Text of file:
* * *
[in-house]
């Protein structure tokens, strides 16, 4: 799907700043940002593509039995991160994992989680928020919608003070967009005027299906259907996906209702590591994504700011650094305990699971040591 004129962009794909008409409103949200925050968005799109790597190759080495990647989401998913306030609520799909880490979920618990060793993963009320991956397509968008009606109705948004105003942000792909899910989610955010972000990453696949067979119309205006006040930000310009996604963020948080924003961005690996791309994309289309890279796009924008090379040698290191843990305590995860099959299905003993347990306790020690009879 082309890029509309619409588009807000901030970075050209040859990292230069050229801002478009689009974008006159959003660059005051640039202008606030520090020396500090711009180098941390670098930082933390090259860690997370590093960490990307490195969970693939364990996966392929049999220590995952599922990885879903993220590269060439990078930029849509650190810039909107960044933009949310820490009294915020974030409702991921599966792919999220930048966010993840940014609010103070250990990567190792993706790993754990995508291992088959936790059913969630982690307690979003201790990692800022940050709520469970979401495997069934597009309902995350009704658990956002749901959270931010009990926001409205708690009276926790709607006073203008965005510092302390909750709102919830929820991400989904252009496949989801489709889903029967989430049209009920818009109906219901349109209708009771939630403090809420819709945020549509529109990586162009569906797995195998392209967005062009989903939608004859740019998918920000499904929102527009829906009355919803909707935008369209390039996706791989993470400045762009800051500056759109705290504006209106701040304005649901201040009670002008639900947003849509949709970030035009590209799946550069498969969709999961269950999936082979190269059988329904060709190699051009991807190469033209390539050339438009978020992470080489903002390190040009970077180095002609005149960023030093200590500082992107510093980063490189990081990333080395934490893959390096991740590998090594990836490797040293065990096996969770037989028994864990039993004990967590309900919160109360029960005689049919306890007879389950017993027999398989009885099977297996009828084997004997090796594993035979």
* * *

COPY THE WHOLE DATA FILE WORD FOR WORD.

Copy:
[in-house]
């Protein structure tokens, strides 16, 4: 799907700043940002593509039995991160994992989680928020919608003070967009005027299906259907996906209702590591994504700011650094305990699971040591 004129962009794909008409409103949200925050968005799109790597190759080495990647989401998913306030609520799909880490979920618990060793993963009320991956397509968008009606109705948004105003942000792909899910989610955010972000990453696949067979119309205006006040930000310009996604963020948080924003961005690996791309994309289309890279796009924008090379040698290191843990305590995860099959299905003993347990306790020690009879 082309890029509309619409588009807000901030970075050209040859990292230069050229801002478009689009974008006159959003660059005051640039202008606030520090020396500090711009180098941390670098930082933390090259860690997370590093960490990307490195969970693939364990996966392929049999220590995952599922990885879903993220590269060439990078930029849509650190810039909107960044933009949310820490009294915020974030409702991921599966792919999220930048966010993840940014609010103070250990990567190792993706790993754990995508291992088959936790059913969630982690307690979003201790990692800022940050709520469970979401495997069934597009309902995350009704658990956002749901959270931010009990926001409205708690009276926790709607006073203008965005510092302390909750709102919830929820991400989904252009496949989801489709889903029967989430049209009920818009109906219901349109209708009771939630403090809420819709945020549509529109990586162009569906797995195998392209967005062009989903939608004859740019998918920000499904929102527009829906009355919803909707935008369209390039996706791989993470400045762009800051500056759109705290504006209106701040304005649901201040009670002008639900947003849509949709970030035009590209799946550069498969969709999961269950999936082979190269059988329904060709190699051009991807190469033209390539050339438009978020992470080489903002390190040009970077180095002609005149960023030093200590500082992107510093980063490189990081990333080395934490893959390096991740590998090594990836490797040293065990096996969770037989028994864990039993004990967590309900919160109360029960005689049919306890007879389950017993027999398989009885099977297996009828084997004997090796594993035979």